Moreover, as the temperature increases, an emission wavelength in particular of the AlInGaN-based light-emitting diode chip shifts toward longer wavelengths. By way of example, such a wavelength shift is between 3 nm and 5 nm inclusive, relative to the dominant wavelength and relative to a change in temperature from room temperature toward the operating temperature of approximately 80° C. to approximately 100° C. A shift in the color locus of the light emitted by the light-emitting diode module is initiated as a result of this as well.

In the case of the light-emitting diode module specified, the conversion element includes two different phosphors having a different absorption characteristic in the blue spectral range. If the temperature of the first light-emitting diode chip increases and the emission wavelength thereof shifts toward longer wavelengths, then an increasing proportion of the first radiation is absorbed in the second phosphor, while the relative proportion of first radiation absorbed and converted in the first phosphor decreases. As a result, the second phosphor emits in an intensified fashion and the second radiation emitted by the entire conversion element therefore shifts toward longer wavelengths as the temperature increases. This has the effect, in particular, that a color locus of the radiation emitted overall by the light-emitting diode module does not shift or shifts to a lesser extent.

In the case of conventional conversion media including only one phosphor, which is based in particular on a garnet such as YAG:Ce, an emission wavelength shifts toward shorter wavelengths as the temperature increases. Since an emission of the second light-emitting diode chip, which emits in the red spectral range, also shifts toward longer wavelengths as the temperature increases, a gap between the emission of the second light-emitting diode chip and that of such a conversion medium forms in the total radiation spectrum emitted by the light-emitting diode module. This gap in the emission spectrum leads to a decrease in the color rendering index as the temperature of the light-emitting diode chips and of the conversion medium increases. A temperature-dependent color rendering index is likewise undesirable in many applications.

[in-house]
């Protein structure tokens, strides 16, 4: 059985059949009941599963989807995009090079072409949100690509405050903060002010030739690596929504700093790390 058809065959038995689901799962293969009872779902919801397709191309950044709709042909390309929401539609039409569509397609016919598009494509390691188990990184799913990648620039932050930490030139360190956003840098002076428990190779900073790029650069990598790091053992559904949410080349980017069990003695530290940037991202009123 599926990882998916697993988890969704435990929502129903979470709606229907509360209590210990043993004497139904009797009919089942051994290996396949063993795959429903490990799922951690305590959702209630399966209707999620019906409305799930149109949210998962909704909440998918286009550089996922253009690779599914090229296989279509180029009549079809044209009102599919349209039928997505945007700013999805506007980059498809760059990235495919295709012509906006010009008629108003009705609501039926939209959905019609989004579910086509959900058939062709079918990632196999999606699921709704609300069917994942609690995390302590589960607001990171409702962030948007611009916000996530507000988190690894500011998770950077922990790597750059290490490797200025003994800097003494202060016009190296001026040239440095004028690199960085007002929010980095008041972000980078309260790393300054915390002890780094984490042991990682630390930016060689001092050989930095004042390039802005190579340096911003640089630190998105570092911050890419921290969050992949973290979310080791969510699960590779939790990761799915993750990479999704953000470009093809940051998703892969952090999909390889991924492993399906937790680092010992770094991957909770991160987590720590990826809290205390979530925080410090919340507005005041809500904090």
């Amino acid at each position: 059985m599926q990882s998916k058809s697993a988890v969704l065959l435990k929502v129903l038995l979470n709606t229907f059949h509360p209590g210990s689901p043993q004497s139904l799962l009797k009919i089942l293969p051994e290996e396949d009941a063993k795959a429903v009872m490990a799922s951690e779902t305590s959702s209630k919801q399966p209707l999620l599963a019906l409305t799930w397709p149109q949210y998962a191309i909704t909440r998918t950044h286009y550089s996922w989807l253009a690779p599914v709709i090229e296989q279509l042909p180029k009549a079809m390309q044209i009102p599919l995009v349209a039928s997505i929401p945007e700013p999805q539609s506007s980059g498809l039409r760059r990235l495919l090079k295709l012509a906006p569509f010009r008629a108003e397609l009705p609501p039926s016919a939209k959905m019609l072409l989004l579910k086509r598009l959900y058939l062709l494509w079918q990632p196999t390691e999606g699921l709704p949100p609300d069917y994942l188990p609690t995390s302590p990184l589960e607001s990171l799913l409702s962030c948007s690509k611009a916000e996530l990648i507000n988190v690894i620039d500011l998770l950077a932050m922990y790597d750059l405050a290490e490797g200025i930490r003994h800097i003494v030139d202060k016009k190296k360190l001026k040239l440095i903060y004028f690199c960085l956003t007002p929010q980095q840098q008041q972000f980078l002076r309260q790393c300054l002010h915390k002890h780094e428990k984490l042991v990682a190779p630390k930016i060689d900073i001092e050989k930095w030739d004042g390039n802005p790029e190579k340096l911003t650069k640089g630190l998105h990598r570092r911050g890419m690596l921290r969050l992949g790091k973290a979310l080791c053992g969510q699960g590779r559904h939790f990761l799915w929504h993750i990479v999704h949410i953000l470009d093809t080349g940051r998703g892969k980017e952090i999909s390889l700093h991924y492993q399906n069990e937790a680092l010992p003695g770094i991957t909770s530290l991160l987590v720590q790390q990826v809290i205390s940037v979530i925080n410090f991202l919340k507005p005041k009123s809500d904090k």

By virtue of the fact that the conversion element includes the two phosphors, a spectral gap between the second radiation and the third radiation as the temperature increases can be avoided and a temperature-independent color rendering index can be realized.

In accordance with at least one embodiment of the light-emitting diode module, the first phosphor has a dominant emission wavelength that is less than or equal to 570 nm or less than or equal to 566 nm or less than or equal to 562 nm. Furthermore, the second phosphor has a dominant emission wavelength that is greater than or equal to 570 nm or greater than or equal to 572 nm or greater than or equal to 574 nm.

In accordance with at least one embodiment of the light-emitting diode module, the first phosphor has an absorption spectrum in which an absorption decreases between 450 nm and 460 nm inclusive as the wavelength increases. That is to say that the absorption of the first phosphor decreases monotonically or strictly monotonically from 450 nm toward 460 nm.

In accordance with at least one embodiment, the second phosphor has an absorption maximum between 450 nm and 470 nm inclusive, for example at approximately 460 nm. It is therefore possible that in the spectral range in particular between 450 nm and 460 nm inclusive, in which the emission wavelength of the first light-emitting diode chip can lie, an absorption of the first phosphor and an absorption of the second phosphor proceed in opposite directions to one another, that is to say that the absorption of the first phosphor decreases toward longer wavelengths and the absorption of the second phosphor increases toward longer wavelengths.

In accordance with at least one embodiment of the semiconductor component, the phosphors are present in the form of particles. An average diameter of the phosphor particles is then at least 2 μm or at least 3 μm or at least 5 μm, for example. Alternatively or additionally, the average diameter is at most 20 μm or at most 15 μm or at most 40 μm.

In accordance with at least one embodiment of the light-emitting diode module, the conversion element disposed downstream of the first light-emitting diode chip includes a first matrix material and first scattering particles. The first scattering particles are preferably embedded into the first matrix material. A difference in refractive index between the first matrix material and the first scattering particles is smaller at a temperature of 300 K than at a temperature of 380 K or at a temperature of 400 K.